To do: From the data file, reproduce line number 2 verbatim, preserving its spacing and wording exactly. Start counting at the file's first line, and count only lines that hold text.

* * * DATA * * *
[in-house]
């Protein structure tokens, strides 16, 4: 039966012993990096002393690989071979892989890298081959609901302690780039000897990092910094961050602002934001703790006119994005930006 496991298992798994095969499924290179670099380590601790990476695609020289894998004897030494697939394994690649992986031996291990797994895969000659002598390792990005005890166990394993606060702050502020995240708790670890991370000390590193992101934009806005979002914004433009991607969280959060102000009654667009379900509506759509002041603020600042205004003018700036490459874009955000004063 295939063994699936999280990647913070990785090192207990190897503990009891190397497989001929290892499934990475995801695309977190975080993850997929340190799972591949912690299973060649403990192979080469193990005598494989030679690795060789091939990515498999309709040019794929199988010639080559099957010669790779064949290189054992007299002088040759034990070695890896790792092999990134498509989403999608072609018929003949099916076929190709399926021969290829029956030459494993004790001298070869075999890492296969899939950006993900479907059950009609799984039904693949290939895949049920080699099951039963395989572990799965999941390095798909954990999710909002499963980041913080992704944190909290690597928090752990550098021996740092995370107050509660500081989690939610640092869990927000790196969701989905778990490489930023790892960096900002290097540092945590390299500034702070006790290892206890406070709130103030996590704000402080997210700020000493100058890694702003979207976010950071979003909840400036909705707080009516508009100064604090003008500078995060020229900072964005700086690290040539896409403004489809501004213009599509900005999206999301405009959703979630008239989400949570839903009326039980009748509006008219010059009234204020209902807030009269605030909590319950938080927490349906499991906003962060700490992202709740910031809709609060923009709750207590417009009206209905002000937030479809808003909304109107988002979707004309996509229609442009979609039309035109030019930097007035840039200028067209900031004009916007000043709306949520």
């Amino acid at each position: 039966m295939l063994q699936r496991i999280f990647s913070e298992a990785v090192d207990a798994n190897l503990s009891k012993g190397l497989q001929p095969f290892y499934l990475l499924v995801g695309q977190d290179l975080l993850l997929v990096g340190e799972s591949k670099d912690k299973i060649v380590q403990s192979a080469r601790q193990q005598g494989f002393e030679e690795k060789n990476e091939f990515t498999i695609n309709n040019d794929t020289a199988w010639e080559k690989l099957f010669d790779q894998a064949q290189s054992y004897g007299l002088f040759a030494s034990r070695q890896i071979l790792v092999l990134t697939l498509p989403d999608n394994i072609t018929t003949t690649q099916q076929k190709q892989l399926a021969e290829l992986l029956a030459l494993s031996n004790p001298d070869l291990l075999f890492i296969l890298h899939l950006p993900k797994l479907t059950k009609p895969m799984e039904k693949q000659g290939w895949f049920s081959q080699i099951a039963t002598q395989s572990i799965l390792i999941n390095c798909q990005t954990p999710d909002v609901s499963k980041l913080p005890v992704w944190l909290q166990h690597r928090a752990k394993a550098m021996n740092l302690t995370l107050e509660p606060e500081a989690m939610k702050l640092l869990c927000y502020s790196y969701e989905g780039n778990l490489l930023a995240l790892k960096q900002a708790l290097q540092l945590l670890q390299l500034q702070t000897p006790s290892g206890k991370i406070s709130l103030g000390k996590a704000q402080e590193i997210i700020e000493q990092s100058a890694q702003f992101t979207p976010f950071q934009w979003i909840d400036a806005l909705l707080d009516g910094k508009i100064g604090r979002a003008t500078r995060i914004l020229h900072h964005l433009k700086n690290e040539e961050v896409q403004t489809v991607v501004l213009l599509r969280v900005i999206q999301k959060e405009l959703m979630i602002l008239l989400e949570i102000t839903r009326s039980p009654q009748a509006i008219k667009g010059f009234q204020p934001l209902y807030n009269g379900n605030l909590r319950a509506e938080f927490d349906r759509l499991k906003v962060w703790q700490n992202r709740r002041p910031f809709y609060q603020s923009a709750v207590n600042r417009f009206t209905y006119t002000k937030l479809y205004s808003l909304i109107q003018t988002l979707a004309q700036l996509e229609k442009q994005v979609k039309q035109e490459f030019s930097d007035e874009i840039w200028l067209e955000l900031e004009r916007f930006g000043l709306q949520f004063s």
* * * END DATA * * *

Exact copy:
């Protein structure tokens, strides 16, 4: 039966012993990096002393690989071979892989890298081959609901302690780039000897990092910094961050602002934001703790006119994005930006 496991298992798994095969499924290179670099380590601790990476695609020289894998004897030494697939394994690649992986031996291990797994895969000659002598390792990005005890166990394993606060702050502020995240708790670890991370000390590193992101934009806005979002914004433009991607969280959060102000009654667009379900509506759509002041603020600042205004003018700036490459874009955000004063 295939063994699936999280990647913070990785090192207990190897503990009891190397497989001929290892499934990475995801695309977190975080993850997929340190799972591949912690299973060649403990192979080469193990005598494989030679690795060789091939990515498999309709040019794929199988010639080559099957010669790779064949290189054992007299002088040759034990070695890896790792092999990134498509989403999608072609018929003949099916076929190709399926021969290829029956030459494993004790001298070869075999890492296969899939950006993900479907059950009609799984039904693949290939895949049920080699099951039963395989572990799965999941390095798909954990999710909002499963980041913080992704944190909290690597928090752990550098021996740092995370107050509660500081989690939610640092869990927000790196969701989905778990490489930023790892960096900002290097540092945590390299500034702070006790290892206890406070709130103030996590704000402080997210700020000493100058890694702003979207976010950071979003909840400036909705707080009516508009100064604090003008500078995060020229900072964005700086690290040539896409403004489809501004213009599509900005999206999301405009959703979630008239989400949570839903009326039980009748509006008219010059009234204020209902807030009269605030909590319950938080927490349906499991906003962060700490992202709740910031809709609060923009709750207590417009009206209905002000937030479809808003909304109107988002979707004309996509229609442009979609039309035109030019930097007035840039200028067209900031004009916007000043709306949520």